Pudsey MP Stuart Andrew visited a unique Farsley social enterprise reusing waste materials in celebration of Small Business Saturday.
Mr Andrew, who this week attracted national attention for wearing a OneLove armband during England’s world cup game, visited Scrap – a social enterprise which has used social investment to expand into a larger shop and workshop space at Sunny Bank Mills in Farsley.
Now the organisation has grown it diverts around 600 skips full of non-toxic business waste every year from landfill into arts materials for the local community.
As well as avoiding an estimated 100 tonnes of waste annually, it provides more than 50 local schools and up to 12,000 local people with affordable art, craft and play resources as well as providing training and workshops in how to use them creatively.
The visit was arranged by Big Society Capital – the independent financial institution set up to grow investment into enterprises with a social purpose.
Mr Andrew, new Minister for Civil Society, said: “Scrap is absolutely extraordinary. What’s really amazing is that this has so many benefits. All of this stuff would have been sent to landfill. How good for the environment that they are saving it!
“It’s a great resource for local community groups, schools and anyone who can make use of it. It is an excellent example of how social enterprise can make a real difference to our communities.”
Louise Lucas, founder at Scrap Centre of Creative Reuse & Learning, said: “We started Scrap 15 years ago in a small cold leaky unit, but we always had a vision for a larger organisation like this, employing people and running workshops and doing so much more for children, schools and the community.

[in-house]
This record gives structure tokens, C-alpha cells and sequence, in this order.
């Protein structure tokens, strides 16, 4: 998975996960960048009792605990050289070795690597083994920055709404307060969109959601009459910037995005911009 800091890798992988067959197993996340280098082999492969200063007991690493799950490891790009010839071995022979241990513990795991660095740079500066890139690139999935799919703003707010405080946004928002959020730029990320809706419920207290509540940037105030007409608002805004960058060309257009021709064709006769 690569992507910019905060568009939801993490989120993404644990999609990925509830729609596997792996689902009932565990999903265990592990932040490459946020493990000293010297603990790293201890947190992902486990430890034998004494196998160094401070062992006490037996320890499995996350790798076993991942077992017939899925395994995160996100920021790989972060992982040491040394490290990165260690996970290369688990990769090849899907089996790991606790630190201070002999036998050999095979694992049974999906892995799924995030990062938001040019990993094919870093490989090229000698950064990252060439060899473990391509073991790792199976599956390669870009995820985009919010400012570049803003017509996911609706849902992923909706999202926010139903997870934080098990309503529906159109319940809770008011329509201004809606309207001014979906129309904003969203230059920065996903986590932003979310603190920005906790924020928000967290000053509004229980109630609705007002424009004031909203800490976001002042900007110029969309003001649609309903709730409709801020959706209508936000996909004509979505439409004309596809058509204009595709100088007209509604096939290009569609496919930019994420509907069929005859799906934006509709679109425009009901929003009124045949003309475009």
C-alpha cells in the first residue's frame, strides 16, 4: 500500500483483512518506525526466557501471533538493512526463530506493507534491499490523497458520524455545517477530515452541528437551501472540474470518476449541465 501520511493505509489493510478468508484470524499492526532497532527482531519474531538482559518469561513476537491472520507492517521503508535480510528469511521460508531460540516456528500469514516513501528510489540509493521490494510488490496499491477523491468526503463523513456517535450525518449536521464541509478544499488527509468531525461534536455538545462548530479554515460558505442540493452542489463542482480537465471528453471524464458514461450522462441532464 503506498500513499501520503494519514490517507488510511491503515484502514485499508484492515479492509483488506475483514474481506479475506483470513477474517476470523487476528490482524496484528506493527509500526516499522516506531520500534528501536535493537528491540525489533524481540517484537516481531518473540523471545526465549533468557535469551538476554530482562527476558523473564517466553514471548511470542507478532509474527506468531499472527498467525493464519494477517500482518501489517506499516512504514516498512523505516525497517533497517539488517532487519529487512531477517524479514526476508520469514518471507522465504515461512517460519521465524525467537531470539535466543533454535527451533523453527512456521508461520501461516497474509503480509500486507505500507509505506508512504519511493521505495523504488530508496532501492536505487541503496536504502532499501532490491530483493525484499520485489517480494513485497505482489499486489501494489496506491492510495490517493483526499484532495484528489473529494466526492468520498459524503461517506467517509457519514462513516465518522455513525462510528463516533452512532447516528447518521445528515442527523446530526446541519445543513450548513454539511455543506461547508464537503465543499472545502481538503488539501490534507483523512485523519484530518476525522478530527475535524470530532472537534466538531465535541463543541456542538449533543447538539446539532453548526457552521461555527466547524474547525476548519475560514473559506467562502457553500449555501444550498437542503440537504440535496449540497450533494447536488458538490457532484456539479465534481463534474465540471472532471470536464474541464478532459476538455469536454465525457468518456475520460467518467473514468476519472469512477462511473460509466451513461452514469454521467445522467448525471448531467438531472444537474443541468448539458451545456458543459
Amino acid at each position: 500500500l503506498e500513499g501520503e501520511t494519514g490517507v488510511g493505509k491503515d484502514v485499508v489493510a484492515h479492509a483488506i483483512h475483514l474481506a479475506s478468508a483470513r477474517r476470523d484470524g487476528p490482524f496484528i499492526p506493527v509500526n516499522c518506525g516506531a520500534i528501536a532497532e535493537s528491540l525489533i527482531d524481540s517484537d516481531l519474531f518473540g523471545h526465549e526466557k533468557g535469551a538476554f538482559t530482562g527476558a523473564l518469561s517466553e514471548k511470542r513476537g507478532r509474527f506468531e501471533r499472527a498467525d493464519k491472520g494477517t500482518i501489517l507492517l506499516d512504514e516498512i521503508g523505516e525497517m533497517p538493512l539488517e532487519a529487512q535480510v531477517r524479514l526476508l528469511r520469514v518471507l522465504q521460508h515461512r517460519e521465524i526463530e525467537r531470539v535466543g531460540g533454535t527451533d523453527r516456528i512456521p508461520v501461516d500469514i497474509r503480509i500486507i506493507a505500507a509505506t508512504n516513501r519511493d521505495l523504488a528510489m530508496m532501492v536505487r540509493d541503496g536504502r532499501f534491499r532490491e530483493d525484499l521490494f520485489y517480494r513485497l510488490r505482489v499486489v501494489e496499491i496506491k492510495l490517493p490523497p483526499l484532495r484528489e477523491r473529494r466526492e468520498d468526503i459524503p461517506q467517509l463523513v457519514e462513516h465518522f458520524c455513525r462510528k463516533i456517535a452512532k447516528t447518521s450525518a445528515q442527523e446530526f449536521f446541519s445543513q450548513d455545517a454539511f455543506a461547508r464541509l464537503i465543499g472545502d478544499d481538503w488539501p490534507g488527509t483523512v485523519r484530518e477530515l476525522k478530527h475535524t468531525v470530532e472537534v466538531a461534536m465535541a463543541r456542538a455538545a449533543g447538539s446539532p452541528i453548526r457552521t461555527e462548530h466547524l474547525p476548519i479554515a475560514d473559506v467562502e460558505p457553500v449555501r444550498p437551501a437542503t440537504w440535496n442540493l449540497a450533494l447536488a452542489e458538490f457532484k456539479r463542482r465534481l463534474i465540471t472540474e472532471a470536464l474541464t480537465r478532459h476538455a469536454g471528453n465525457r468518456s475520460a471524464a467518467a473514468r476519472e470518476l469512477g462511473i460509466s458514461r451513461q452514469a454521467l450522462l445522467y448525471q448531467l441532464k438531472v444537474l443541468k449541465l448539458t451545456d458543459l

“Now through social investment from the Key Fund we are doing it and are self-sustainable and don’t depend on funding which is fantastic.”
Matt Smith, Chief Executive at Key Fund, said: “Our investment has done exactly what we hoped. We believe relatively small amounts of money can make a huge difference helping organisations to grow, to develop trading activity and be more sustainable in financial terms but also to deliver even more impact in the communities they serve.
“So seeing this just reinforces the need for small investments like this as without that initial backing and support then it wouldn’t have happened.”
James Westhead, Head of Engagement at Big Society Capital, said: “Big Society capital was founded with unused dormant assets from banks and building societies so it is wonderful to see such an enterprising small business re-using that money to make such a big difference in the local community.
“We hope the government will allocate future dormant assets to continue to unlock this kind of entrepreneurial energy and positive social benefit in other communities.”